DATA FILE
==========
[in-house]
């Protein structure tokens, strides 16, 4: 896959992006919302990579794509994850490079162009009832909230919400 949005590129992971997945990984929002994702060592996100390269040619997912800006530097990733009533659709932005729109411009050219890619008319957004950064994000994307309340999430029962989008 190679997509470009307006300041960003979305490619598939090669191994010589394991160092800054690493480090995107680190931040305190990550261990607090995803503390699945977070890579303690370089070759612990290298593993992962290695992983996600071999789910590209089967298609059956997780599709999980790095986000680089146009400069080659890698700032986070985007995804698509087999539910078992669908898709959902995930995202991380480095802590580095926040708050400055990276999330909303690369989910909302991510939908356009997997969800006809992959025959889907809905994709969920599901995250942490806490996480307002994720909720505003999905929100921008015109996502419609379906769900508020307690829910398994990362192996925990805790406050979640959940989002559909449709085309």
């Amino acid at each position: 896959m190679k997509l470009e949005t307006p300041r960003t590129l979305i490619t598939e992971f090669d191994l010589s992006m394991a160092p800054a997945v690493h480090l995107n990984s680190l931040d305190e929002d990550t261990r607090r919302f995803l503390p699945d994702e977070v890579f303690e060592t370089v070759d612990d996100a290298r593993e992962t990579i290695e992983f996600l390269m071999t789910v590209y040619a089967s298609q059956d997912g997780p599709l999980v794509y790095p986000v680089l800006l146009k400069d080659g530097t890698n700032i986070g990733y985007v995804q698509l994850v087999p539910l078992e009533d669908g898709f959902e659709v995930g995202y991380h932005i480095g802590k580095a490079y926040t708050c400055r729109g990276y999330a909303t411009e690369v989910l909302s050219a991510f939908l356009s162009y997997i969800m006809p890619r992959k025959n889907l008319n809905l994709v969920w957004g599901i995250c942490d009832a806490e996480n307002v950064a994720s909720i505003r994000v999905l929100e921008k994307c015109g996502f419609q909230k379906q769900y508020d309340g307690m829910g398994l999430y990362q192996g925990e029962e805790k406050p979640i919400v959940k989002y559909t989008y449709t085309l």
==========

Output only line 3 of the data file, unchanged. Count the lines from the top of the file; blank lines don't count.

């Amino acid at each position: 896959m190679k997509l470009e949005t307006p300041r960003t590129l979305i490619t598939e992971f090669d191994l010589s992006m394991a160092p800054a997945v690493h480090l995107n990984s680190l931040d305190e929002d990550t261990r607090r919302f995803l503390p699945d994702e977070v890579f303690e060592t370089v070759d612990d996100a290298r593993e992962t990579i290695e992983f996600l390269m071999t789910v590209y040619a089967s298609q059956d997912g997780p599709l999980v794509y790095p986000v680089l800006l146009k400069d080659g530097t890698n700032i986070g990733y985007v995804q698509l994850v087999p539910l078992e009533d669908g898709f959902e659709v995930g995202y991380h932005i480095g802590k580095a490079y926040t708050c400055r729109g990276y999330a909303t411009e690369v989910l909302s050219a991510f939908l356009s162009y997997i969800m006809p890619r992959k025959n889907l008319n809905l994709v969920w957004g599901i995250c942490d009832a806490e996480n307002v950064a994720s909720i505003r994000v999905l929100e921008k994307c015109g996502f419609q909230k379906q769900y508020d309340g307690m829910g398994l999430y990362q192996g925990e029962e805790k406050p979640i919400v959940k989002y559909t989008y449709t085309l």